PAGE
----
CHICAGO — Low bone mineral density was associated with exercise-induced myocardial ischemia in a retrospective analysis of more than 1,000 patients.
These are the first study results to show a link between bone mineral density (BMD) and exercise-induced ischemia using exercise echocardiography, Dr. Aaron M. From and his associates said in a poster presented at the annual scientific sessions of the American Heart Association.
Results from prior studies had linked low BMD and an increased risk of stroke, atherosclerosis, and cardiovascular death, said Dr. From, a physician at the Mayo Clinic in Rochester, Minn.
The analysis included all patients who underwent dual-energy x-ray absorptiometry of the femoral neck at the Mayo Clinic during August 1998-October 2003 who also had an exercise echocardiography examination soon after the bone scan. The researchers identified 1,142 patients who fulfilled these criteria. All of the patients were referred for both studies by their physicians.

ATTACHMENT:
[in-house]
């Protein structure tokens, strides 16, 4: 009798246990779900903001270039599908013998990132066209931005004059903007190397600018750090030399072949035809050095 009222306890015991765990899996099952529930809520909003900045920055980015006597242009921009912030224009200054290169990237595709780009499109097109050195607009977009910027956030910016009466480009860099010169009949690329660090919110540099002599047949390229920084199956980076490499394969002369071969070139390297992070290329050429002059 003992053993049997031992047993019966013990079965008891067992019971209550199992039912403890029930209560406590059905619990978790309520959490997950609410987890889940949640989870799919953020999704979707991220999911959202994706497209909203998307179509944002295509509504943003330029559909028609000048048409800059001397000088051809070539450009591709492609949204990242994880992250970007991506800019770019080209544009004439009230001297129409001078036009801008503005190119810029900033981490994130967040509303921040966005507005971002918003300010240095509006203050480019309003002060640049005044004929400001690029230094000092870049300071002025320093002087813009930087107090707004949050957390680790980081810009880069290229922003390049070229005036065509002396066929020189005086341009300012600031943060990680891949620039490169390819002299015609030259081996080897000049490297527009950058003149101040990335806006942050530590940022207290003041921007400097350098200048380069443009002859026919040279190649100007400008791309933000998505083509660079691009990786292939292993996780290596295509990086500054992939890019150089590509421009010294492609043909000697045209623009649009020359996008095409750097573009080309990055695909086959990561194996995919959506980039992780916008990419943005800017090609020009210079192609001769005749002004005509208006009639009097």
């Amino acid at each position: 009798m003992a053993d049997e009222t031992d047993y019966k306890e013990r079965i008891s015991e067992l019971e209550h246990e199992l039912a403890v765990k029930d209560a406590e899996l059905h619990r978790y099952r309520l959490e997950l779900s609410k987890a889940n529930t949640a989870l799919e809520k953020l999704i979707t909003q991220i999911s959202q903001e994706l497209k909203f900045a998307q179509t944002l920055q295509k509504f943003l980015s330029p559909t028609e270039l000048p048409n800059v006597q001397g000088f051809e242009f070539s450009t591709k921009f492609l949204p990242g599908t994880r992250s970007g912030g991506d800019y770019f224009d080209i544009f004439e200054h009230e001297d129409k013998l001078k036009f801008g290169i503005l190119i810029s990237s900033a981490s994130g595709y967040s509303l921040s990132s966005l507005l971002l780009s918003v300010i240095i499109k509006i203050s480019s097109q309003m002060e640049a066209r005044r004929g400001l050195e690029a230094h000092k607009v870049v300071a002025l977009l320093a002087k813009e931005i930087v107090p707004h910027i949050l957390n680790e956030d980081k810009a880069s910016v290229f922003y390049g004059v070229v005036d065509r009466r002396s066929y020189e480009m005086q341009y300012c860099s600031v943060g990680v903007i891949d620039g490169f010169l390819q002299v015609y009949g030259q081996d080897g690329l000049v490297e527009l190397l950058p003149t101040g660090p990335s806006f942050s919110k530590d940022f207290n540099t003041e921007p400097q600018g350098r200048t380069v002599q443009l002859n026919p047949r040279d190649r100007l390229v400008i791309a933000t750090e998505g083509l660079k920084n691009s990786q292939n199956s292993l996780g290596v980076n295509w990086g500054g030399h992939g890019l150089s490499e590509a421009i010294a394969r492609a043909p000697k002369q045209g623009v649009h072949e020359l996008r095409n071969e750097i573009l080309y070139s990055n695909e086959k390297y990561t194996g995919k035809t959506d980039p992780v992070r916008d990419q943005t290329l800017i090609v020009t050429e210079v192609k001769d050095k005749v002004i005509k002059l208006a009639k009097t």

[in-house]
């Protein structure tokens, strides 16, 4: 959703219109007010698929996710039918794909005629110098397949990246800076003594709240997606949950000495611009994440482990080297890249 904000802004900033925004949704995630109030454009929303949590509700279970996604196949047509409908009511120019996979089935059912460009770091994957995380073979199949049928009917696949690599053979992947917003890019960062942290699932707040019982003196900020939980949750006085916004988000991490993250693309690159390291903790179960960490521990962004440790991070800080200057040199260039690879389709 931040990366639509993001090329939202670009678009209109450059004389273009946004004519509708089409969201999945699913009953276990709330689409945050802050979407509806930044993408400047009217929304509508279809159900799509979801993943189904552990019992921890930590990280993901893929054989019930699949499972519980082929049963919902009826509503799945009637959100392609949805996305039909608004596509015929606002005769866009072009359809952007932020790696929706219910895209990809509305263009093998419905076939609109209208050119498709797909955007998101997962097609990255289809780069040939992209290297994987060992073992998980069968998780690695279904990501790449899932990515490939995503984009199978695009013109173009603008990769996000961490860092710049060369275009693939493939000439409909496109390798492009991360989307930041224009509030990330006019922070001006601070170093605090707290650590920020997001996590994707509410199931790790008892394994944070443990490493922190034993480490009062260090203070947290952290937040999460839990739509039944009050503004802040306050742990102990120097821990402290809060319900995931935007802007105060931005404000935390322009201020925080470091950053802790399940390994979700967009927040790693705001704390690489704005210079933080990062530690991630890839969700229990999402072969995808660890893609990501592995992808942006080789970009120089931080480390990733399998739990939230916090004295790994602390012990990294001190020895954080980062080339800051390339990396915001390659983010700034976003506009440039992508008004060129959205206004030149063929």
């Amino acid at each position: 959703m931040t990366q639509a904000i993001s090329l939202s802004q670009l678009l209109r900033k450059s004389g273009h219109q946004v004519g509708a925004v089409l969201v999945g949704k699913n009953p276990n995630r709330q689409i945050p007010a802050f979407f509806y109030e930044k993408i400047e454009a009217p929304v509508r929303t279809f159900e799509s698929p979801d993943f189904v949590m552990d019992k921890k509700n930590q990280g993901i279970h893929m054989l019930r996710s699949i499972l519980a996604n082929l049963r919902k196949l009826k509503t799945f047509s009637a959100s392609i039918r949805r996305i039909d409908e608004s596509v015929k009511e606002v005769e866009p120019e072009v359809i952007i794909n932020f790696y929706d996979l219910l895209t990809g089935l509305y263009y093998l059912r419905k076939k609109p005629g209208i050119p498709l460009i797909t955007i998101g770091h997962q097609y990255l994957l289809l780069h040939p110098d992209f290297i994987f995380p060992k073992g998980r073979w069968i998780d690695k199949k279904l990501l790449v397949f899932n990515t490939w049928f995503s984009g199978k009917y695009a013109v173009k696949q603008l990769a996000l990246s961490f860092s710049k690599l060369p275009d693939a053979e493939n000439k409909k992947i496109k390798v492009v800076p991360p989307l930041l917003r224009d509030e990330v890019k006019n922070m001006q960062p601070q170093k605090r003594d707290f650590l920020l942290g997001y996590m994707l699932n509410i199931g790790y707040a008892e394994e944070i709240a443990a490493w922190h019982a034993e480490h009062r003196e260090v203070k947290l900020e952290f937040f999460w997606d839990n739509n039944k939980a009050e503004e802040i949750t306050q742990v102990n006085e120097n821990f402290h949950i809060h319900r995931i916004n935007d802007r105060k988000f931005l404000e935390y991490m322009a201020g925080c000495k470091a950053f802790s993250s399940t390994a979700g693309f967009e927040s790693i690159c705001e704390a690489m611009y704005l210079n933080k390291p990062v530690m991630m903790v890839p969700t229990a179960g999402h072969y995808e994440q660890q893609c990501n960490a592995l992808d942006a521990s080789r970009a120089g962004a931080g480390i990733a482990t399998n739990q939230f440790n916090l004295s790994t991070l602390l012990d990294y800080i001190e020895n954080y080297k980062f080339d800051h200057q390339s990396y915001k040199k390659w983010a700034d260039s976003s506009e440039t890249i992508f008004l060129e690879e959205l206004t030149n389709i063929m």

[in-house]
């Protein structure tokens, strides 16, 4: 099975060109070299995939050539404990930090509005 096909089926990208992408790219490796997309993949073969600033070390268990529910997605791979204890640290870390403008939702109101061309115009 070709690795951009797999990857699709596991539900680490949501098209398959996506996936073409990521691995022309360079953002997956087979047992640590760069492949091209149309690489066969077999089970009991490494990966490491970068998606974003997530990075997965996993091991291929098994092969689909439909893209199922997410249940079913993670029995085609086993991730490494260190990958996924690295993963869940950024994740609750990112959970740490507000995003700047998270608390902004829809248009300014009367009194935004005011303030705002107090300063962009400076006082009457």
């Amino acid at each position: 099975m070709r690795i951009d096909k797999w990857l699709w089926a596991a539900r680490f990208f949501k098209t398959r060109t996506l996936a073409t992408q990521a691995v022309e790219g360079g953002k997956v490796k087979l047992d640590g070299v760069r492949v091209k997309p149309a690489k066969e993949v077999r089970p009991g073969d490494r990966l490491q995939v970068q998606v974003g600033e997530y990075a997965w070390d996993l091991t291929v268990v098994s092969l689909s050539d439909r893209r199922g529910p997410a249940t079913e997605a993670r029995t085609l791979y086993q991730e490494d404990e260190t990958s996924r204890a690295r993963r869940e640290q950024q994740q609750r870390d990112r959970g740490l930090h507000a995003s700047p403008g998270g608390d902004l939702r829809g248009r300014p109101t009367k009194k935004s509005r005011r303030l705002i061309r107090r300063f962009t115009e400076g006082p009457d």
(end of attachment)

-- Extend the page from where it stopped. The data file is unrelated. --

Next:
The group included a total of 643 patients with low BMD, including 126 with osteoporosis and 517 with osteopenia. The remaining 499 patients had BMDs in the normal range. The most common reason for the exercise echo examination was chest pain/dyspnea, in 57% of the patients; 6% had known coronary artery disease.
The analysis showed that patients with the lowest BMD (a T score of -4 to -3) had the shortest exercise duration, 5.8 minutes, while patients with the highest T scores (+1 to +2) had the longest exercise duration, 8.9 minutes.
In a multivariate analysis that controlled for baseline clinical and demographic differences, the risk of having exercise-induced ischemia rose by 22% for every one-point decrease in T score (representing one standard-deviation decrease in T score) a statistically significant difference, Dr. From and his associates reported in the poster.